On 19 September, Reuters launched their mobile-first video service Africa Journal, bringing bite-size videos that showcase ‘the best of Africa’.
The international news agency looks to publish 16 to 20 concise multimedia packages a week talking about the latest innovations and developments coming out of the continent.
This can range from a piece on a chimpanzee sanctuary in Sierra Leone, to Ethiopian technicians working on the AI humanoid Sofia, to the booming wedding sector in Nigeria.
Serena Chaudhry, editor, Africa Journal, explained that there was a lot of personal interest behind the service.
“On a personal level covering Africa properly — not in binary forms, as in Africa rising and falling — actually covering the full breadth of the continent was really important to me,” she said.
Born in London and brought up in post-apartheid South Africa, Chaudhry cut her teeth as a journalist in Johannesburg, and has been a dominant voice in African coverage since. She said, however, that her background is not the only part of her identity that helps cover the continent.
“The fact that I’m a woman helps me translate automatically and tap into some stories that might not necessarily be as easy for my male counterparts to look at.
“My multiple identities do translate into bridging the gap. I can see the story from both sides and understand what multi-faceted audiences would want to know in terms of the story”.
Yielding five languages and working on a sixth means that Chaudhry will also look at publishing Africa Journal in French and Swahili in the future. Combined with family ties to Kenya, Pakistan and India, this also helps access the diverse and vibrant pockets of Africa.
“From a professional perspective, because there is so much happening, it's the world's youngest youth market. Why wouldn’t you want to cover it?,” she asks.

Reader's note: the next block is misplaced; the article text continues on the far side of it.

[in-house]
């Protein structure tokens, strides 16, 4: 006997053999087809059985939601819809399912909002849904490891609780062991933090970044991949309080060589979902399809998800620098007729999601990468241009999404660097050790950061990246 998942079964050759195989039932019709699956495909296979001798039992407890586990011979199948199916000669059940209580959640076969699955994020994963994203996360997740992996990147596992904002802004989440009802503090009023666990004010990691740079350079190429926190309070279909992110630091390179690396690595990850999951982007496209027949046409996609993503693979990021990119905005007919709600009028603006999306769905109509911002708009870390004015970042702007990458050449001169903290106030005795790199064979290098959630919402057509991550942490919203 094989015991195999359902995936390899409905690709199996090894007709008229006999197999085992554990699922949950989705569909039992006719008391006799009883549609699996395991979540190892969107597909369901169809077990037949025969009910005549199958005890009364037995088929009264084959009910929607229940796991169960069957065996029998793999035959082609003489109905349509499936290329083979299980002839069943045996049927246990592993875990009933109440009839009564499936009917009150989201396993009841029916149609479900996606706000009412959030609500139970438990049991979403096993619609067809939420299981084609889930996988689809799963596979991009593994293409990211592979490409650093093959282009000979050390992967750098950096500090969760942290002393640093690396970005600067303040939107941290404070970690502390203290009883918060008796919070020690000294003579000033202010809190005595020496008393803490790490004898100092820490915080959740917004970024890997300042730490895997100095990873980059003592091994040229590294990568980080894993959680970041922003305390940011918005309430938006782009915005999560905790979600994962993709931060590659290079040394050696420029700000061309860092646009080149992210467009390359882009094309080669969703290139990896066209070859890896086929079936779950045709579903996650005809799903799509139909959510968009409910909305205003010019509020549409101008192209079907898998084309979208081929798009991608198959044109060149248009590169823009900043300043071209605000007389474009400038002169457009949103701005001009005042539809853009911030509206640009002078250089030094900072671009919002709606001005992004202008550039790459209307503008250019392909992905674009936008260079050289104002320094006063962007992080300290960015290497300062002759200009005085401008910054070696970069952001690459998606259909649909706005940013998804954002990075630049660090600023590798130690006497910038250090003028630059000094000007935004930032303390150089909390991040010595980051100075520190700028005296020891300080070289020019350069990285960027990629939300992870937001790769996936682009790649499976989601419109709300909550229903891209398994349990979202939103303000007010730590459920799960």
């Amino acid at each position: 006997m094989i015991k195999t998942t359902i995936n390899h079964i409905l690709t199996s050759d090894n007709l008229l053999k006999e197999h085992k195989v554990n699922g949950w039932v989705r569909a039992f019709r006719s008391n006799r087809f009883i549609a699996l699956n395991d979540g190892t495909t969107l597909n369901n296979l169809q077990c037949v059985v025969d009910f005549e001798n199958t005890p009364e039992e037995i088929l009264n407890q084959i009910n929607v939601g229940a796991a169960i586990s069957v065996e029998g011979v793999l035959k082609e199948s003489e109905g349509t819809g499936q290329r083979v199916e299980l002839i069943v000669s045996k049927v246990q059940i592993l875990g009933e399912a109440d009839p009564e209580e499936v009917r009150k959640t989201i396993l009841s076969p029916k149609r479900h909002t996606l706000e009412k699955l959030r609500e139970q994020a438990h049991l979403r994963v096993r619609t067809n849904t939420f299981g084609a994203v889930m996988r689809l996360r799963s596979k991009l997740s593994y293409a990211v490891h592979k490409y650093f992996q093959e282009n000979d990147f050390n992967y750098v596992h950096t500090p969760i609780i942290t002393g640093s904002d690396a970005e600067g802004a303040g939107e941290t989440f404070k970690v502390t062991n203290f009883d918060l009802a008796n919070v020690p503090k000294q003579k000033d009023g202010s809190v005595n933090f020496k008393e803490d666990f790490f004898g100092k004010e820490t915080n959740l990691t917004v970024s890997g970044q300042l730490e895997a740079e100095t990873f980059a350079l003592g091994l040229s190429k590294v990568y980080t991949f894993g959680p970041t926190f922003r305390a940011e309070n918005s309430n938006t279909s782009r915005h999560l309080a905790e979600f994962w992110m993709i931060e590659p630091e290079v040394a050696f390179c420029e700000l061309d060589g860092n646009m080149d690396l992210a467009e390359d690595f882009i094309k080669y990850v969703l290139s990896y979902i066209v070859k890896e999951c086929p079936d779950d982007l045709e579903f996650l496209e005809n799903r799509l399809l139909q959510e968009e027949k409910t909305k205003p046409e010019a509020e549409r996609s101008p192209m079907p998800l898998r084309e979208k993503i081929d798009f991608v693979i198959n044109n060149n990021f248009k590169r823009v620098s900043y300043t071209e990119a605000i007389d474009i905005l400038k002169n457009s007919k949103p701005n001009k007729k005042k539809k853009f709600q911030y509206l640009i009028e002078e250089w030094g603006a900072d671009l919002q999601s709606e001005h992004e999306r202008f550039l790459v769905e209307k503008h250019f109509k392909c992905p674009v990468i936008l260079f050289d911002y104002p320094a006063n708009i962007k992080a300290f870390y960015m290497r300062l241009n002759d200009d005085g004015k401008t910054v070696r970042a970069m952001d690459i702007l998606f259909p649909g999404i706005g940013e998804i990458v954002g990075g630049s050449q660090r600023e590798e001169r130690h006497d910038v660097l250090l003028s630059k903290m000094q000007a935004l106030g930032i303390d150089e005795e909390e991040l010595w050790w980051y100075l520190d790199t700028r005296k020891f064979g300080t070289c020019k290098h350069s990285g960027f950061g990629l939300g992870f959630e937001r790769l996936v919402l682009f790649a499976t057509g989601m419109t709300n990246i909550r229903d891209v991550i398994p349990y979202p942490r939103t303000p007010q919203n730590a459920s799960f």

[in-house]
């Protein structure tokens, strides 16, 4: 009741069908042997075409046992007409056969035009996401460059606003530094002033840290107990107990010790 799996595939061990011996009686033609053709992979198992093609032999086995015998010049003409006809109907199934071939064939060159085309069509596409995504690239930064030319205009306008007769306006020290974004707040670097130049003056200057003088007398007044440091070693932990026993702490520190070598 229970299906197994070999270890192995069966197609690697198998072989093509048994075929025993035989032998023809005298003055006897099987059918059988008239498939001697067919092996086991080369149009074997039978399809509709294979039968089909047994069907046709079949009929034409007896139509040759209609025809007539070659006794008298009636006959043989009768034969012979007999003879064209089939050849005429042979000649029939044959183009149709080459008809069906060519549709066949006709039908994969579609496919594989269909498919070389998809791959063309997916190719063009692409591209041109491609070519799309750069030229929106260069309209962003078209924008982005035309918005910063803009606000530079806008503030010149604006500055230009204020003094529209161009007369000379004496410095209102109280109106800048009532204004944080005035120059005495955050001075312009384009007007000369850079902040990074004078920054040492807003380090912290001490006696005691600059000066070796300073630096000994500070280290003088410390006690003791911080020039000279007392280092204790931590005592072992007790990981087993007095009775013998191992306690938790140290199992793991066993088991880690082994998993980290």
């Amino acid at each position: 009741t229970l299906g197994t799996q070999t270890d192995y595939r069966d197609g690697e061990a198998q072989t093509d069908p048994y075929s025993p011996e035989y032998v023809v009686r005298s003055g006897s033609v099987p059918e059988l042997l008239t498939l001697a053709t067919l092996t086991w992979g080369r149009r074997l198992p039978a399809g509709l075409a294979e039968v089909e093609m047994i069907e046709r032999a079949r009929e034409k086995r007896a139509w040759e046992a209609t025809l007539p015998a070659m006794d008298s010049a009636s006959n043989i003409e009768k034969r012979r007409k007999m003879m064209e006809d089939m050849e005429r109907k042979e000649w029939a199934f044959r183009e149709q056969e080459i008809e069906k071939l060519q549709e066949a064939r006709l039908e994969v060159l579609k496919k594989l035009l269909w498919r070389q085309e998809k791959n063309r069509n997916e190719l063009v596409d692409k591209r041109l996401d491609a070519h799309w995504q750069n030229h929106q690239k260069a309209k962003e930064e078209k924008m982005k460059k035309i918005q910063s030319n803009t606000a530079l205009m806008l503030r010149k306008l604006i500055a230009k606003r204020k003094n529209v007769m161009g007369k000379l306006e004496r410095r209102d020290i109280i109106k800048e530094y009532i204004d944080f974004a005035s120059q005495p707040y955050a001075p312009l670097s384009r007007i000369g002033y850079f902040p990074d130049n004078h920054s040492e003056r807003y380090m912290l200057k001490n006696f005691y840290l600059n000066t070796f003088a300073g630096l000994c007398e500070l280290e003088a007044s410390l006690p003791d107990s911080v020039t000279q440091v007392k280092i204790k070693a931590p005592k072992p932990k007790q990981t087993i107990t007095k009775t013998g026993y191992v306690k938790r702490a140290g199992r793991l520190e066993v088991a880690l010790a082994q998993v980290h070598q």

Indeed, she said that the fact that half a billion mobile phone subscribers are anticipated by 2020 in Sub-Saharan Africa is one of the driving forces behind the service and the ‘short and snappy’ format.
The Digital in 2018 study also shows that African internet users rose 20 percent in 2017-18.
“The idea is that we’re tapping into what else is happening on the continent, showing that African cities are like any other on the planet.
“We’ve seen such a leap in Africa towards the mobile market, even in the most rural areas we’re seeing mobile consumption and penetration is pretty high.”
Chinedu Asadu, reporter at the Nigerian independent online newspaper TheCable, said that they too are looking into multimedia stories to join the growing digital media trend.
He puts the popularity of mobile video down to affordability of mobile phones and rates, unlike in the past, saying that a smartphone can now cost as little as N10,000 (Nigerian naira), about £20.
“Even though a good number of Africans still don't have access to the internet to be able to use this service, I think the active audience on the continent will find it appealing," said Asadu.
"Most people would prefer to watch a five-minute engaging clip than read a few lines after the first paragraph.
“A service like what Reuters are bringing would enhance accessibility of news content and trigger the African audiences’ interest more on issues that concern them."
Chaudhry's mission statement 'from the streets to the boardroom' will stimulate local interest as well as drawing attention from abroad while promoting continents' development.
“The idea was not to tell an Africa that is relating to the old figureheads but it’s more related to what the youth are interested in and consuming, “ she said. "Because the youth demographic is so huge, we wanted to be sure we can cater for that market.
"If you look at the amount of investment China and India are putting into the continent, their markets are really interested in what is happening on the ground."
Chaudhry added that she is looking to build on Reuters’ long-standing ‘footprint’ as part of their broader Africa coverage strategy moving forward.
Interested to learn what do younger audiences want from news organisations? 'Getting Generation Z engaged with the news' is on the agenda for our upcoming Newsrewired conference on 7 November.
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